After hearing the verdict, the King was allowed a final evening with his family, whom he had not seen for almost a month during the trial. Twice on the evening of 20 January the King met with his wife, his son, and a daughter. For about an hour and three–quarters all told, they visited. Only at this time, three days after the verdict, was the family told of the King’s sentence. This led to a... Read More »
This engraving uses classical figures to depict allegorically an alliance of Prussia, Britain, and Austria, represented as "Tyranny, Hypocrisy, and Pride," who seek to divide the map of France among themselves, while the French Nation prepares to resist so as to bring peace and tranquility to all of Europe.
The Queen, never popular to begin with in France, also bore the brunt of popular anger in 1792, as seen in these images of the King, Queen, and elsewhere the entire royal family, as animals. One wonders if this dehumanization of the King and Queen might explain why they became such lightning rods for criticism and, moreover, why the entire royal family would eventually be excluded from any... Read More »
This image ridicules monks for contributing nothing to society, either economically or demographically, by depicting a group of them being taken from the monastery and drafted into the army, where they hope "to become good citizens" as was expected under religious restructuring during the French Revolution. To bring the clergy under the control of the new government, on 12 July 1790, the... Read More »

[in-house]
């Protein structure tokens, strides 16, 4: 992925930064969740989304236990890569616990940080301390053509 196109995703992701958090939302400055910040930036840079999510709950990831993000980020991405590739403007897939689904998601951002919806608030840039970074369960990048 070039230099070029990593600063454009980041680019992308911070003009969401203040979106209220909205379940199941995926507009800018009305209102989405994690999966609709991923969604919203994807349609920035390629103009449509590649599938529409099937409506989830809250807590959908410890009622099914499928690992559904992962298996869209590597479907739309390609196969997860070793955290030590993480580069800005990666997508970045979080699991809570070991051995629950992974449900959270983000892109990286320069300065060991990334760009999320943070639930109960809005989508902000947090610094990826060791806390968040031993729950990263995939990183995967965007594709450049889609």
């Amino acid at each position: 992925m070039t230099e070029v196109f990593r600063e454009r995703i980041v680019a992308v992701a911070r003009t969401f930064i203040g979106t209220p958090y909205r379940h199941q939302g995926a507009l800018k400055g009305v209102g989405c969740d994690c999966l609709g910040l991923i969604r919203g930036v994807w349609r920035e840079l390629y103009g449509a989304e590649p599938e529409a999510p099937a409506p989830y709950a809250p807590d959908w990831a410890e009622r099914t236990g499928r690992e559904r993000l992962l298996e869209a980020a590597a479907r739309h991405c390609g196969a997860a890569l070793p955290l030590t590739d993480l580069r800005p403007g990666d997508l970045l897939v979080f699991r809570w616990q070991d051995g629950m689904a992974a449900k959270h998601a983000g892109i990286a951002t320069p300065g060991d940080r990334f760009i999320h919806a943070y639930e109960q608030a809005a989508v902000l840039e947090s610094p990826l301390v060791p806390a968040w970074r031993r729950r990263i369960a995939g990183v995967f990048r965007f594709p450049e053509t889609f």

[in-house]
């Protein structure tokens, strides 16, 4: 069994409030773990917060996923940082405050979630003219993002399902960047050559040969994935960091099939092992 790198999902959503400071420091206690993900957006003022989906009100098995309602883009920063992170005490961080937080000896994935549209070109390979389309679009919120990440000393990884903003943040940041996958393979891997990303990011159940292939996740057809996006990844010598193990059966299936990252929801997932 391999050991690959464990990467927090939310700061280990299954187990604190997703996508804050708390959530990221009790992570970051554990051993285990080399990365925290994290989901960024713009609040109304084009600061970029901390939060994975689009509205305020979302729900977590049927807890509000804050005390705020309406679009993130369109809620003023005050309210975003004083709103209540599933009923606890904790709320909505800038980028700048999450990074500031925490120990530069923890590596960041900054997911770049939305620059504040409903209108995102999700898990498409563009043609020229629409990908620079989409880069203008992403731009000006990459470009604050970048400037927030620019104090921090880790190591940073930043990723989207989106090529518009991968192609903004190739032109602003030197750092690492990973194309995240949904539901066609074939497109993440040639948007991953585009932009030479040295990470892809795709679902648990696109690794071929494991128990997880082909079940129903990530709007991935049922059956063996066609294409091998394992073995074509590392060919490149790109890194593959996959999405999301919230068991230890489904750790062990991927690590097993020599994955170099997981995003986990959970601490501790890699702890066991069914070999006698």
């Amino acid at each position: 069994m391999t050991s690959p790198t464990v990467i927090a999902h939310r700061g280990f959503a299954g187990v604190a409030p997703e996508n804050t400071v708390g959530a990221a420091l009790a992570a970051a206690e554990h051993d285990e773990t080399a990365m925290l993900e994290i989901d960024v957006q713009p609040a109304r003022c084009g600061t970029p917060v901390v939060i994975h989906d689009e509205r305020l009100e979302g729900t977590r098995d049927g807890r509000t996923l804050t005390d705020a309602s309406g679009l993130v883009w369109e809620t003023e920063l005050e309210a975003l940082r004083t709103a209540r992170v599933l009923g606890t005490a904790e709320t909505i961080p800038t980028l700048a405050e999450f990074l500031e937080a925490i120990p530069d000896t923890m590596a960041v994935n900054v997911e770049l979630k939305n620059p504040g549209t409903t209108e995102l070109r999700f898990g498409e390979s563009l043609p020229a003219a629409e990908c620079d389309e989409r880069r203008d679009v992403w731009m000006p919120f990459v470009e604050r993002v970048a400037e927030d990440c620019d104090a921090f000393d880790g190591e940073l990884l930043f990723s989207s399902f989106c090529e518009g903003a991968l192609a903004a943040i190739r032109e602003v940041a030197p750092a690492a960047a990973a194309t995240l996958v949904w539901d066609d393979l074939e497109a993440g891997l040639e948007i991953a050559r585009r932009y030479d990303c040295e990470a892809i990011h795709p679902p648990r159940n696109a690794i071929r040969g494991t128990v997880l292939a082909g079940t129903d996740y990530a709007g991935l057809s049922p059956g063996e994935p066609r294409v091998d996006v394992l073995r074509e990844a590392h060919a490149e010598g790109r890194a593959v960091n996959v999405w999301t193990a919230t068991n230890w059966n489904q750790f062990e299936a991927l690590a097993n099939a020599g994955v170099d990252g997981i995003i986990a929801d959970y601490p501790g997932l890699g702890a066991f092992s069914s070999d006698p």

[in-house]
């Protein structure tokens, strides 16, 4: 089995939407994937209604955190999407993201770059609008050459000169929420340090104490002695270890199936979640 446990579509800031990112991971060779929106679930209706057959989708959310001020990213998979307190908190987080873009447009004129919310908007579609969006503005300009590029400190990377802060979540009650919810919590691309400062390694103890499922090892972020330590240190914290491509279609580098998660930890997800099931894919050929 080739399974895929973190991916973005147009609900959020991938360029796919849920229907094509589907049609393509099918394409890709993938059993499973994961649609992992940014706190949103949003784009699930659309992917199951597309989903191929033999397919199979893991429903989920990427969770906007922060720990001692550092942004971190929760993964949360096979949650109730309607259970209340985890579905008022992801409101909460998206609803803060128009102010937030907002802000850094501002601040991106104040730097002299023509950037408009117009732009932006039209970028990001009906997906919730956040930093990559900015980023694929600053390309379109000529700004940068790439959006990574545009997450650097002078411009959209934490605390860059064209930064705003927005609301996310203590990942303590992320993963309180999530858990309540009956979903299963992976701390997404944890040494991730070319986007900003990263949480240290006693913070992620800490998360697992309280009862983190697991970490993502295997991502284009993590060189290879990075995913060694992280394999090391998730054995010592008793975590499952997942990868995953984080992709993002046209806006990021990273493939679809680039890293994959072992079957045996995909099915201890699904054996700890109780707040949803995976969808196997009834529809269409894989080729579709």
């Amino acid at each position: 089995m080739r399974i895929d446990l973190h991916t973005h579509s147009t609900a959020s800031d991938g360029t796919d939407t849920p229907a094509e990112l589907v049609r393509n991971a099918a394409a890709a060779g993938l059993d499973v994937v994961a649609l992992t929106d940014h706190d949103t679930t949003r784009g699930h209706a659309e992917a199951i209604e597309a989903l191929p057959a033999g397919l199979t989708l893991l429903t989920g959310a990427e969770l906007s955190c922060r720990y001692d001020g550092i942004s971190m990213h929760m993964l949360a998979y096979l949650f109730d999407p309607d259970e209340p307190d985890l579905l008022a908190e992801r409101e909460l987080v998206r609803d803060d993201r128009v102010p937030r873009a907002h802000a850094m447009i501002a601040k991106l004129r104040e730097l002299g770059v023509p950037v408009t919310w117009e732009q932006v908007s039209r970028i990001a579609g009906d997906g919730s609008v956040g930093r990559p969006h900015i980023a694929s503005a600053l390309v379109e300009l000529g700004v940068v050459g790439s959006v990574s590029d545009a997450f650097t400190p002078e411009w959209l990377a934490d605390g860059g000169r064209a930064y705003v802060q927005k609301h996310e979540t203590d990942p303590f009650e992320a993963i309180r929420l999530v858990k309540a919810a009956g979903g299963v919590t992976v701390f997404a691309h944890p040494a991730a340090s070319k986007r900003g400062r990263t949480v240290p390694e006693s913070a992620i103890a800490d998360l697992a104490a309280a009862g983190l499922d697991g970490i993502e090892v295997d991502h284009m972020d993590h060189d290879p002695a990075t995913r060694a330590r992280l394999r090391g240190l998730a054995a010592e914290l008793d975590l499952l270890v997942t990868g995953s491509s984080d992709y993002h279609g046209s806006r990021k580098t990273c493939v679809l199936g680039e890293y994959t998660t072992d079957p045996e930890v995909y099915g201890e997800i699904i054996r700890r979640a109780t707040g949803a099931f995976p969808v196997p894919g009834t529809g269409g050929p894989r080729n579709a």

This moving tribute, carved in the stone of an elaborate shrine, honored a five-year-old boy who died in 170 CE. While the emotions expressed in this inscription seem universal in nature, it is important to note that in Chinese antiquity, mourning a small child was considered to be highly irregular.
According to an ancient Chinese text on ritual called the Yili, mourning rites are... Read More »
Mr. de Lafayette, Commander of the Paris National Guard, Receives the City’s 'Sword for the Defense of Liberty'
During the French Revolution the most visible connection between America and France was Lafayette, who had volunteered for service in the American Revolution and had been mentored by Washington and Jefferson. This special status vaulted him to prominence in 1789 as he became a delegate in the Estates–General, head of the National Guard, and a general in the military. In a way, his background... Read More »
This image, part of a series produced to show the most important events of the Revolution, focuses on 4 and 5 August 1789, when the system of privileges came to an end. This legal structure, characteristic of the old regime, guaranteed different rights for different people. Most obviously, nobles had advantages over commoners, but the system was a far more general phenomenon that encompassed... Read More »
Theodore de Bry included this colorful engraving in his publication of Hariot's, A Briefe and True Report of the New Found Land of Virginia (1590). It was based on a watercolor by John White (fig. 2) painted five or six years earlier. Despite their differences, in both versions a mother is standing with her 8- to 10-year-old daughter who is wearing a string of beads and a leather... Read More »